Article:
The U.S. economy experienced a greater recovery than expected in the second quarter as a result of domestic demand, but not of increased hiring. On Thursday, the Commerce Department reported that gross domestic product grew at a 4.2 percent annual rate, exceeding the initial forecasts of 4.0 percent. This reflects upward revisions to business spending and exports, according to Reuters.
A Labor Department report showed today in Washington that in the week ended Aug, 23, claims dropped by 1,000 to 298,000 from 299,000 in the prior period. An increase to 300,000 was the median forecast of 46 economists surveyed by Bloomberg.
Gennadiy Goldberg, an economist at TD Securities in New York said, "We expect growth during the latter half of the year to continue running at an above three percent pace, underscoring the rebound in growth momentum as economic slack continues to decline," according to Reuters.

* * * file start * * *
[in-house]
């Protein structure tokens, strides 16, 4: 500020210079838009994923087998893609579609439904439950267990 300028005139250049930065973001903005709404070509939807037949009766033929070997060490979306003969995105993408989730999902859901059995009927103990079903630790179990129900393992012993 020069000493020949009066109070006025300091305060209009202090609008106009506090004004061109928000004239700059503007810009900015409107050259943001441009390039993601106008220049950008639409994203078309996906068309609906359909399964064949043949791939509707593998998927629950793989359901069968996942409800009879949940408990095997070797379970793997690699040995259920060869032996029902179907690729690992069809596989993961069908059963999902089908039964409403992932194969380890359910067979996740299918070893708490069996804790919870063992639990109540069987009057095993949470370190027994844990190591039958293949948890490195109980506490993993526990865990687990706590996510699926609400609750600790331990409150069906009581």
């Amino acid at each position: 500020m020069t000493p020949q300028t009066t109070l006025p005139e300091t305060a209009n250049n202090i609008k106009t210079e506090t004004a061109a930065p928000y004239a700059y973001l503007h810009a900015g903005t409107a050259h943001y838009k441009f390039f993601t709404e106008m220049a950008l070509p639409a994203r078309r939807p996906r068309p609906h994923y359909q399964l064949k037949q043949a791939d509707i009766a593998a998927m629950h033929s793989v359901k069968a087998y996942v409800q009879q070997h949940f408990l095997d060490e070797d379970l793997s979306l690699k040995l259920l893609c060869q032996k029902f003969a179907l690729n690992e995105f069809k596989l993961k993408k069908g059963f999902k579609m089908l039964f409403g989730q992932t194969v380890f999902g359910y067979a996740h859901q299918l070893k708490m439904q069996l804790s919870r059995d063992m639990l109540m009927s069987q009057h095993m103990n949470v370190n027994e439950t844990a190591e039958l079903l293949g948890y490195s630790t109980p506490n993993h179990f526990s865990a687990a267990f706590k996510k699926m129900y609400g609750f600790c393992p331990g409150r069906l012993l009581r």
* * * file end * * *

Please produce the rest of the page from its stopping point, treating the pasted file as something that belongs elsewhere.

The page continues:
As the labor market makes progress, claims have continued to hover close to their lowest levels since 2007. Estimates in the Bloomberg survey ranged between 280,000 to 315,000. Meanwhile, the claims made prior to last week were revised up from an initial reading of 298,000.
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